Burning in Silence: U.S. Media Falls Short on Connecting Wildfires to Climate Change
Public Citizen analysis shows that U.S. media have largely failed to connect California’s unprecedented wildfires to climate change.
Extreme Silence: How the U.S. Media Have Failed to Connect Climate Change to Extreme Heat in 2018
Public Citizen analysis shows that U.S. media have failed to connect record-breaking heat to climate change in 2018 — and did even worse during the extreme heat wave from June 27 to July 8, 2018.
Reporter Memo: This Summer, Connect the Dots Between Extreme Heat and Climate Change
Public Citizen memo calls on U.S. news outlets to cover the relationship between extreme heat and climate change when reporting on heatwaves and record-breaking temperatures.
Reporter Memo: As Hurricane Season Begins, Connect the Dots to Climate Change
Public Citizen survey of major U.S. news outlets finds the media fell short on connecting the significant storms from the 2017 hurricane season to climate change.
Carbon Omission: How the U.S. Media Underreported Climate Change in 2017
Public Citizen analysis shows the major U.S. media outlets largely failed to connect climate change to extreme weather events amid a year of record hurricanes, droughts and disease.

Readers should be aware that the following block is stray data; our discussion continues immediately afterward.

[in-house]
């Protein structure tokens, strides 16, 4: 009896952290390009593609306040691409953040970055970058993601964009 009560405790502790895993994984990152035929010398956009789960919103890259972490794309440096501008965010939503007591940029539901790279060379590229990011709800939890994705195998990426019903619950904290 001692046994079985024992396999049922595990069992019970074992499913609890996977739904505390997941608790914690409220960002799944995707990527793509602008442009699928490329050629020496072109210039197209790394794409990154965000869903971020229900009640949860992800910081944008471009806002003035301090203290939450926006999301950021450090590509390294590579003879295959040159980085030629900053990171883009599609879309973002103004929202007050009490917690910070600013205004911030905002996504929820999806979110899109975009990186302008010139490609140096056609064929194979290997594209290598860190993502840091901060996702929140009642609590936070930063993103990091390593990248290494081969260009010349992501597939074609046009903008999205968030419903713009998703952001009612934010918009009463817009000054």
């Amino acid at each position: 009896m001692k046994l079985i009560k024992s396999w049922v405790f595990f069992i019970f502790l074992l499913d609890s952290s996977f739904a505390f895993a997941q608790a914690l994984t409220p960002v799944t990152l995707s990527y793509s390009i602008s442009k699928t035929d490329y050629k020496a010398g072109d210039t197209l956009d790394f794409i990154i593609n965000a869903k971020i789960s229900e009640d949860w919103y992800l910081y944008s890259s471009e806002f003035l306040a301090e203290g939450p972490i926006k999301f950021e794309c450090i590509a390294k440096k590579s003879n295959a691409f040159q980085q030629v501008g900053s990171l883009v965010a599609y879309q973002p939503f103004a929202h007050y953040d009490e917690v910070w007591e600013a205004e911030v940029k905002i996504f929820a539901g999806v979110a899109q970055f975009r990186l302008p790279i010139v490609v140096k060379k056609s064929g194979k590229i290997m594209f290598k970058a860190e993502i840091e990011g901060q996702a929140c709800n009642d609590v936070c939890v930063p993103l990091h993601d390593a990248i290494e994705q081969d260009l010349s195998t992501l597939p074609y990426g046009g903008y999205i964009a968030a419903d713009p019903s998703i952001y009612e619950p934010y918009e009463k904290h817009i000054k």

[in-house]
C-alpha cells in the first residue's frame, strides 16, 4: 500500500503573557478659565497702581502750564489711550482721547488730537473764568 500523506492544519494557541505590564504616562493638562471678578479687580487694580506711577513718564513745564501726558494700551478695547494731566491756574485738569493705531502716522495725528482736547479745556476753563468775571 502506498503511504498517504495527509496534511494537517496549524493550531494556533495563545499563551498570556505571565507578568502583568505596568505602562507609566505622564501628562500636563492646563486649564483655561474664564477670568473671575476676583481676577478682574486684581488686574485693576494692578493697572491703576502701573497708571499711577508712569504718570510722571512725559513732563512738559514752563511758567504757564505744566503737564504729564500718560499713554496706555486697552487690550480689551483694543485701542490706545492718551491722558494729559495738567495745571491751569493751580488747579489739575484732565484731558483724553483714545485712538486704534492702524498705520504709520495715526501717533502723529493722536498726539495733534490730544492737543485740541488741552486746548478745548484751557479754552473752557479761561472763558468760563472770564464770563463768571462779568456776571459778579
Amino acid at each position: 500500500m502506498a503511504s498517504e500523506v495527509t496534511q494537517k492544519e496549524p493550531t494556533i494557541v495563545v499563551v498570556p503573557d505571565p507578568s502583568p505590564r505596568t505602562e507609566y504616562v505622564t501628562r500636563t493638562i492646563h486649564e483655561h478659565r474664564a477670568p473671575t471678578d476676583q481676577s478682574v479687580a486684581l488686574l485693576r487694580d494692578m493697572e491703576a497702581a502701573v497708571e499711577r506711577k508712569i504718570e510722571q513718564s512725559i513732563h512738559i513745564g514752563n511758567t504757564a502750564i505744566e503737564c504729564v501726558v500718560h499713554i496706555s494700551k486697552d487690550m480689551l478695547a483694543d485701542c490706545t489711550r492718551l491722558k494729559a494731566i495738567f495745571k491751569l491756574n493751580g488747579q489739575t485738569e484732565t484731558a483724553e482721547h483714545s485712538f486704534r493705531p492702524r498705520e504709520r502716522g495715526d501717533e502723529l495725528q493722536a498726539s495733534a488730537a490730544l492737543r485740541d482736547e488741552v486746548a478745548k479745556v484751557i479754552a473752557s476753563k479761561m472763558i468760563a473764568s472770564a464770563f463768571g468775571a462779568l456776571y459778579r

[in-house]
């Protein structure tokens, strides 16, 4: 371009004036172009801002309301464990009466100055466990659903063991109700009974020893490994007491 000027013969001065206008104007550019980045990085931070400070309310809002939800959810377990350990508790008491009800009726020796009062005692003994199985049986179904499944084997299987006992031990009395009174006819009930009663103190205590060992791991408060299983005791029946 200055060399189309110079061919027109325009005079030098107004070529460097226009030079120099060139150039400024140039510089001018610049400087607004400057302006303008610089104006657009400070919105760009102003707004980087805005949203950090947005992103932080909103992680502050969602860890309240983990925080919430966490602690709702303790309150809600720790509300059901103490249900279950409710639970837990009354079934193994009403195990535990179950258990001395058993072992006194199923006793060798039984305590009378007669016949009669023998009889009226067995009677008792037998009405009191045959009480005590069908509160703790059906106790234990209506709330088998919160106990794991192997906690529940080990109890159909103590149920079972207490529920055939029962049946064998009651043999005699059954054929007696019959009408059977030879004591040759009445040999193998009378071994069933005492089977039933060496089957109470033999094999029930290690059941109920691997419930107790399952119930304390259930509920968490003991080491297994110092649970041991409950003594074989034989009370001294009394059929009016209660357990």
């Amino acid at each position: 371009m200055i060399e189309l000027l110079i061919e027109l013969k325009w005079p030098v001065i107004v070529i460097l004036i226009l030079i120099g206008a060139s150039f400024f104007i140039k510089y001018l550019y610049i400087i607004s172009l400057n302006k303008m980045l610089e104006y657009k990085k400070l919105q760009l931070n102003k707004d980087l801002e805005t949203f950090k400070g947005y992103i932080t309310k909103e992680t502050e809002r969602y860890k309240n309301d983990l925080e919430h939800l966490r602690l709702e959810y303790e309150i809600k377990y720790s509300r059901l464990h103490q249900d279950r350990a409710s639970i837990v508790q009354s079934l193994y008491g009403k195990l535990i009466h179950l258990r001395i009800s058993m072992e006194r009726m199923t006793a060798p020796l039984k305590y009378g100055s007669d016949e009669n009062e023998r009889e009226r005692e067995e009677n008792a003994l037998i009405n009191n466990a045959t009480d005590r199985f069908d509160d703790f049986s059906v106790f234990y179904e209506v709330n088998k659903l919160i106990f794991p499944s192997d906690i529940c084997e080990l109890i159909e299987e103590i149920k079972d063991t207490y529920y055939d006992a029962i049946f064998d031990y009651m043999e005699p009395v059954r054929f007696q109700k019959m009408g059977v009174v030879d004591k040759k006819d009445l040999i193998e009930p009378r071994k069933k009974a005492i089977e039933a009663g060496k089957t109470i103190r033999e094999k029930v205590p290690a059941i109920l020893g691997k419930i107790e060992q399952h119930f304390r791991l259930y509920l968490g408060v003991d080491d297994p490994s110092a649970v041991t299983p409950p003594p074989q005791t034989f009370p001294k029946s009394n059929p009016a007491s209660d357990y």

Silent Protest: U.S. Media Coverage of Demonstrations Surrounding U.N. Climate Talks Abroad
Public Citizen examined 15 media outlets covering COPs held between 2010 and 2016. The analysis found that major U.S. media rarely cover some of the most significant international climate demonstrations or the solidarity actions that accompany them in the U.S.
Storm of Silence: Media Coverage of Climate Change and Hurricane Harvey
Public Citizen examined Hurricane Harvey coverage and found that major news outlets are falling far short of connecting climate to extreme weather events.
Associate Professor of Law, George Washington University, and Senior Social Scientist, The Lab @ DC, Office if the City Administrator, Executive Office of the Mayor, District of Columbia
Visiting Professor of Environment and Society, Institute at Brown for Environment & Society, Brown University
Executive Director, U.S. Climate Action Network, and author of The Zero Footprint Baby: How to Save the Planet While Raising a Healthy Baby
Director, Climate and Energy Program, Media Matters for America
Anthony Leiserowitz, Ph.D.
Director, Yale Program on Climate Change Communication, School of Forestry & Environmental Studies, Yale University
Dr. Michael E. Mann
Distinguished Professor of Atmospheric Science, Penn State University, with joint appointments in the Department of Geosciences and the Earth and Environmental Systems Institute, and Director of the Penn State Earth System Science Center
Founder and Senior Advisor, 350.org, and Schumann Distinguished Professor in Residence, Middlebury College
Professor of the History of Science, Harvard University
Former Director, Science and Policy Integration, Climate Change, World Wildlife Fund, and Former Communications Manager, U.S. Global Change Research Program
Rev. Lennox Yearwood Jr.
President and CEO, Hip Hop Caucus